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26.3 cm


28 mm


506 gram


Iron, steel, gold


North India


18th - 19th century


From a British private collector


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The chakram is a metal disc with a sharpened edge, used as a melee weapon but most famously used for throwing. Already mentioned in the 5th century B.C. epics Mahabharata and Ramayana where it is the weapon of Vishnu. In art, Vishnu is often depicted with one spinning around the finger of his right rear arm.

In the later period, it became primarily associated with the Sikhs who are often depicted with them around their turban. As a type, old chakram are not that rare on the market but the vast majority of them are rather light pieces that appear to have been mainly worn as part of the Sikh's attire.


This example

A different kind of chakram, this piece is heavy. Weighing just over half a kilo, when holding this piece the stories about flying chakram severing arms become more believable. It is forged of layered steel with a prominent pattern showing up on its surface. Around the inside of the rim are on both sides rows of golden leaves, finely damascened with gold.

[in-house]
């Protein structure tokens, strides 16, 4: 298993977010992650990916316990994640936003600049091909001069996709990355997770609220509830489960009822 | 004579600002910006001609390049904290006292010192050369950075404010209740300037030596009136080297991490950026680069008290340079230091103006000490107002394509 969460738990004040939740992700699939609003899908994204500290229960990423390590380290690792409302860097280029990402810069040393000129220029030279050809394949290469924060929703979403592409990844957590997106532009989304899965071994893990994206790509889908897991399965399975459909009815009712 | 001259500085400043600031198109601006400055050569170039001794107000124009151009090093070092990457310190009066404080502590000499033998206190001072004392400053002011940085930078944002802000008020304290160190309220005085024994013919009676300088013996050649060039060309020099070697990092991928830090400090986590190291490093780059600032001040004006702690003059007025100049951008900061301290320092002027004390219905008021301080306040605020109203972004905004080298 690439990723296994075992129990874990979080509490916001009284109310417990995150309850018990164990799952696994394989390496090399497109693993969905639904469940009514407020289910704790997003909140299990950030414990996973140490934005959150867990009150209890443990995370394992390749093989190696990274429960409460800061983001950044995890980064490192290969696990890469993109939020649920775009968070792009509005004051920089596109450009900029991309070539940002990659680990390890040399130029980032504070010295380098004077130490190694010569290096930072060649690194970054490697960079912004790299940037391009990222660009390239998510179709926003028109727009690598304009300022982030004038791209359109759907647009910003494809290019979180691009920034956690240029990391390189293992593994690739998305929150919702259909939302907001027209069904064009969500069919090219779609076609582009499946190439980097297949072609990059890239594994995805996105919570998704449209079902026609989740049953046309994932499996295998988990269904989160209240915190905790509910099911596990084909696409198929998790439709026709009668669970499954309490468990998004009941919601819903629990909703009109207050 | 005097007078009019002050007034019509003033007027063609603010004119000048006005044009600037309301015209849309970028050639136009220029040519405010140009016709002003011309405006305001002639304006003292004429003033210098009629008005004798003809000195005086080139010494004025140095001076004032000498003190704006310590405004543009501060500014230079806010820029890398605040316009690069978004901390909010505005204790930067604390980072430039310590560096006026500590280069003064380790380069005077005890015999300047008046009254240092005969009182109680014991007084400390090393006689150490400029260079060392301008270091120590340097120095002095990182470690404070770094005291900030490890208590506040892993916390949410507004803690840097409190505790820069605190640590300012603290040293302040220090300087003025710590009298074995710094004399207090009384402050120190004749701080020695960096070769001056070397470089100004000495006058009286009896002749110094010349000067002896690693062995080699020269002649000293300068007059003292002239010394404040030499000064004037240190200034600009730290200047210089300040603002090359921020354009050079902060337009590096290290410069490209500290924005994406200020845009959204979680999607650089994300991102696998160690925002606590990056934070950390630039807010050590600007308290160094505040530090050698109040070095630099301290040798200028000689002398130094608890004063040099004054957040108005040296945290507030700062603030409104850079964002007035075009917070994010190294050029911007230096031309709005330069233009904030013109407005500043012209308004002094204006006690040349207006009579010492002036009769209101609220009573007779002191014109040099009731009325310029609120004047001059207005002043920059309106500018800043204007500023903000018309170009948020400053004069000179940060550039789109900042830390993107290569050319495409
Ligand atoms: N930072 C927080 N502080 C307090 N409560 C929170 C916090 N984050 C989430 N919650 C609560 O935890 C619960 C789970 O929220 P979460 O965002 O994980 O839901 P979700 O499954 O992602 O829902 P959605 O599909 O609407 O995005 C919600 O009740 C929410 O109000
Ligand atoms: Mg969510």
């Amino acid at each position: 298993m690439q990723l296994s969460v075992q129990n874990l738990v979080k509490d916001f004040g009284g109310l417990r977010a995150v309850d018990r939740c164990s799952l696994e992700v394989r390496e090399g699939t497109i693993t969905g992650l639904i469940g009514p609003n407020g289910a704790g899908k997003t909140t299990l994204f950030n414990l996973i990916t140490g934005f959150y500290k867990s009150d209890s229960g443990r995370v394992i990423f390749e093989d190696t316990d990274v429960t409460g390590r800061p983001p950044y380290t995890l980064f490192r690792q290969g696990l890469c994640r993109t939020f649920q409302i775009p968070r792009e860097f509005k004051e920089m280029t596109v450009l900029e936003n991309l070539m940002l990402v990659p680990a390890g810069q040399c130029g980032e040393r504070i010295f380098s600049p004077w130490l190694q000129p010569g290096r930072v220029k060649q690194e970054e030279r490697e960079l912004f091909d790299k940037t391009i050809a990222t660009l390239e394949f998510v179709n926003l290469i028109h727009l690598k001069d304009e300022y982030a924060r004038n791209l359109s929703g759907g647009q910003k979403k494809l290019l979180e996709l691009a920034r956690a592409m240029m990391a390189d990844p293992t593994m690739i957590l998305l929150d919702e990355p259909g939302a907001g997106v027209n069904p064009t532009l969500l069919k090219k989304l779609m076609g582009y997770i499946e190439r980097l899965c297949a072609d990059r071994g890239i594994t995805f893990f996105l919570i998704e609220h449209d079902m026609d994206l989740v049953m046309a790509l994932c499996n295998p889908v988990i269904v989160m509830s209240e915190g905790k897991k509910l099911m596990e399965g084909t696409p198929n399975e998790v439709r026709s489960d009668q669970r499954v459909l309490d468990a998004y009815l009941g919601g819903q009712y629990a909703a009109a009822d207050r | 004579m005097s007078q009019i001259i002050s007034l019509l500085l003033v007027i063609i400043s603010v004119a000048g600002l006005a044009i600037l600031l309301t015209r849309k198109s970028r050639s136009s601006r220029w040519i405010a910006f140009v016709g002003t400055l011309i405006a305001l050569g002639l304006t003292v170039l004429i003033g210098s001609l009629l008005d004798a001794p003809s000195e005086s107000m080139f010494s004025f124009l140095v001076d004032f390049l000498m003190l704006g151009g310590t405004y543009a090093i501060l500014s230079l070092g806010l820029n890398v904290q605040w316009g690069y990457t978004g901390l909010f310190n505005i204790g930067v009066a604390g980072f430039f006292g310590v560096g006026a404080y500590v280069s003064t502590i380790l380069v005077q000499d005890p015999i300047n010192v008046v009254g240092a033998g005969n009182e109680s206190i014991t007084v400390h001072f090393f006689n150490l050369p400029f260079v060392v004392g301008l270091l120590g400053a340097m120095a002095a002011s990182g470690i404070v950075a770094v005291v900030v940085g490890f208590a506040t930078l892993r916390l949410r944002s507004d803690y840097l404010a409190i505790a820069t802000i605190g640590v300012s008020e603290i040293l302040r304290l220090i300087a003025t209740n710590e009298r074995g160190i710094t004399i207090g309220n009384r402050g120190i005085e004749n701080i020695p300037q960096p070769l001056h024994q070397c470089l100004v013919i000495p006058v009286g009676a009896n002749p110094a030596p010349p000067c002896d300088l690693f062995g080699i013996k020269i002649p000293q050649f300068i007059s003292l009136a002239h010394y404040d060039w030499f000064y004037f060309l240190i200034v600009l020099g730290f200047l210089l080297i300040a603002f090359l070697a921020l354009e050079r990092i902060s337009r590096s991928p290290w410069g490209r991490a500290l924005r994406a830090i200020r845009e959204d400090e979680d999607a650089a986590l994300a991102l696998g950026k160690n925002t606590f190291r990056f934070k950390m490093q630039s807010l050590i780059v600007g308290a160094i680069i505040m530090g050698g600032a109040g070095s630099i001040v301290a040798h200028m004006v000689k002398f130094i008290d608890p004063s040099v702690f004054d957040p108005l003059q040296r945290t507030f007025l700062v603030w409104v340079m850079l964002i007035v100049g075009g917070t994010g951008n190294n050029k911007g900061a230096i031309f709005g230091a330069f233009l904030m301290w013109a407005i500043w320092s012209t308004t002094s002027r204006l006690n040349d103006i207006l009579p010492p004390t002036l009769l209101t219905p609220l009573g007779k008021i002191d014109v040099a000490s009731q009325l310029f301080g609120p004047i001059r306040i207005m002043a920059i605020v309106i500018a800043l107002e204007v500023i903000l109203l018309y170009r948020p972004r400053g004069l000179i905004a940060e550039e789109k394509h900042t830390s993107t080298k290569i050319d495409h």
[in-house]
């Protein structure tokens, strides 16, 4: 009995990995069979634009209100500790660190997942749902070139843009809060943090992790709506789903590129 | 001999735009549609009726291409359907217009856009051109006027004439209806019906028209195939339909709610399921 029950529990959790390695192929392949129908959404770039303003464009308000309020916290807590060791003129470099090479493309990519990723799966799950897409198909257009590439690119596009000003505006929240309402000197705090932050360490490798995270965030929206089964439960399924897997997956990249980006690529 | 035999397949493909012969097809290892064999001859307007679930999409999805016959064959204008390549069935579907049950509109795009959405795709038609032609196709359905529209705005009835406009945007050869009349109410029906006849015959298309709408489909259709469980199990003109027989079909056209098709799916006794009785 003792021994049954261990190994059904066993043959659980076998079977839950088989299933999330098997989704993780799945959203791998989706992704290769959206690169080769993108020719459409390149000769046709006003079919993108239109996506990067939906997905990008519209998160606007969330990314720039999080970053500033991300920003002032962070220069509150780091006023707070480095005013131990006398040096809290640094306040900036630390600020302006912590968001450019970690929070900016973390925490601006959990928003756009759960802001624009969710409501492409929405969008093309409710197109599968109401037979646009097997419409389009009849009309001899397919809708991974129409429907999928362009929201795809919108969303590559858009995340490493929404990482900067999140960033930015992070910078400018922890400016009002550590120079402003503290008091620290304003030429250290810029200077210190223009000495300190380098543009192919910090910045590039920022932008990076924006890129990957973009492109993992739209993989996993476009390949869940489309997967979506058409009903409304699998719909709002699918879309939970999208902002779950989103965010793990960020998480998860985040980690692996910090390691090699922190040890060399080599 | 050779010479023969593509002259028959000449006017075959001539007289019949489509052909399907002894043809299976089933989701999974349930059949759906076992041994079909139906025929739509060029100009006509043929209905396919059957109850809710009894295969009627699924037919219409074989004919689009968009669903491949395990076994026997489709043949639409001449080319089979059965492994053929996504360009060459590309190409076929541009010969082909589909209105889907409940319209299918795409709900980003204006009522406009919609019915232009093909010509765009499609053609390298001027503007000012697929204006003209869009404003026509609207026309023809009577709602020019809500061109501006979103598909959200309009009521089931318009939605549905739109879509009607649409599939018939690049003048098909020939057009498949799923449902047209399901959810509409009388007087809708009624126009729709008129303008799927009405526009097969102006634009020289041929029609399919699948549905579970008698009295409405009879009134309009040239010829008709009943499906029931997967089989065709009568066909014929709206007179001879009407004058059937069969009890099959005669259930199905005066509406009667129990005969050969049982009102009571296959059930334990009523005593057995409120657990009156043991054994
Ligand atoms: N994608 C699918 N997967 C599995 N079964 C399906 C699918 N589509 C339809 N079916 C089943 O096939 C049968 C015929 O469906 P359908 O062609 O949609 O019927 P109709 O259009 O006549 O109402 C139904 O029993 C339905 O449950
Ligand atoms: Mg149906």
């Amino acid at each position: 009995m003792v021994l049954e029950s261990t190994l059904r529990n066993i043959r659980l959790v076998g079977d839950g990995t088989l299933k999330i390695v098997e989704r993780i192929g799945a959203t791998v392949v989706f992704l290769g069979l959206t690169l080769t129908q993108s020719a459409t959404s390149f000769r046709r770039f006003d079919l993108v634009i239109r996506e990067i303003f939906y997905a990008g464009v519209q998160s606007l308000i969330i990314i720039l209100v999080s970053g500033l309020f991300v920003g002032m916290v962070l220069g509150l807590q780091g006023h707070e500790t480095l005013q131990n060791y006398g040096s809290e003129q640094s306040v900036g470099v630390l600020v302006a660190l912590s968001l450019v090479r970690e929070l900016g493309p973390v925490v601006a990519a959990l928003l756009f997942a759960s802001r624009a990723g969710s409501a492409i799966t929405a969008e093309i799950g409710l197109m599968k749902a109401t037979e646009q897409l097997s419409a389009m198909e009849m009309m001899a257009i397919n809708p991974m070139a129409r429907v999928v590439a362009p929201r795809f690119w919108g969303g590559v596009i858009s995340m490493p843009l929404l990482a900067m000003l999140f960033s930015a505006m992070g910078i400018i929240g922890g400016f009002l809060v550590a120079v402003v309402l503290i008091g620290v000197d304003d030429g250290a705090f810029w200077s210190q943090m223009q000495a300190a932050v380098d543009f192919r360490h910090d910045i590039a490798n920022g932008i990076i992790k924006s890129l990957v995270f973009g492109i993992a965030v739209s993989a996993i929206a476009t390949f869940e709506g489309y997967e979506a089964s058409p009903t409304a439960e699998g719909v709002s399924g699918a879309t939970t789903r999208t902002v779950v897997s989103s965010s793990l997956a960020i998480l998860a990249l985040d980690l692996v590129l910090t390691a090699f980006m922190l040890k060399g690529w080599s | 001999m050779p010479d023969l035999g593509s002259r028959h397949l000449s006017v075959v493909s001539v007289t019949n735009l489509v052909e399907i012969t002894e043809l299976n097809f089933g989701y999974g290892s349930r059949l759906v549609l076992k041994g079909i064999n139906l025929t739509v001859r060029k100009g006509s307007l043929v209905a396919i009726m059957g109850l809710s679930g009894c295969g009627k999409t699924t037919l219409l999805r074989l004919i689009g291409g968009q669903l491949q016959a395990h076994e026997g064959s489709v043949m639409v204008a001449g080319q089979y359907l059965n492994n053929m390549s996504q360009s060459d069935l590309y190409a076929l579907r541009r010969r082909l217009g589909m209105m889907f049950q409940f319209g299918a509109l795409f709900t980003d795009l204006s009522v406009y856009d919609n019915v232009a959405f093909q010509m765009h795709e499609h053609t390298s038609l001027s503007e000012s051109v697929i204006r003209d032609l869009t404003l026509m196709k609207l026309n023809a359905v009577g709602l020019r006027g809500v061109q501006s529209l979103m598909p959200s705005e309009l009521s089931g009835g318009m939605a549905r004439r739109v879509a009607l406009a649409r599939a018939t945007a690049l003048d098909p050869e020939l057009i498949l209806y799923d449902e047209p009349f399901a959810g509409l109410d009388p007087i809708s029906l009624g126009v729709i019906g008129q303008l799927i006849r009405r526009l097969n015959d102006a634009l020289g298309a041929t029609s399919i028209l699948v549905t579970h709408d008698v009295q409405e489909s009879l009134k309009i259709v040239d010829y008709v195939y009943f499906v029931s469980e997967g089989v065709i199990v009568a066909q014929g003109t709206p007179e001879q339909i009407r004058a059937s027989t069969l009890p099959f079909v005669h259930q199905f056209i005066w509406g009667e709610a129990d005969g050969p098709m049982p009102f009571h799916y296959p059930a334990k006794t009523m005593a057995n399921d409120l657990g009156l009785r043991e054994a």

A prominent lap weld shows on the underside, it is skilfully hidden on the top. Edge geometry is like that of a sword, and some areas of the edge have slight recesses where damage was polished out. This was a real user and probably saw use.

Comes with a custom stand to display it upright.

Heavy Sikh chakram
Heavy Sikh chakram
Heavy Sikh chakram
Heavy Sikh chakram
Heavy Sikh chakram
Heavy Sikh chakram
Heavy Sikh chakram
Heavy Sikh chakram

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Currently available:

The only set of its type known to me in both private and museum collections.

Price on request

Belonging to a group of royal katar made by Khemau under Maharao Ram Singh.


An understated, elegant khukuri of substantial proportions with fine layered blade.


With iron, silver overlaid hilt. Its associated scabbard features fine quillwork.


This peculiar sword was used by the Garo people of Assam for fighting, clearing the jungle, and animal…


A fine and unusually large tsuba. Attributed to Hizen by the NBTHK.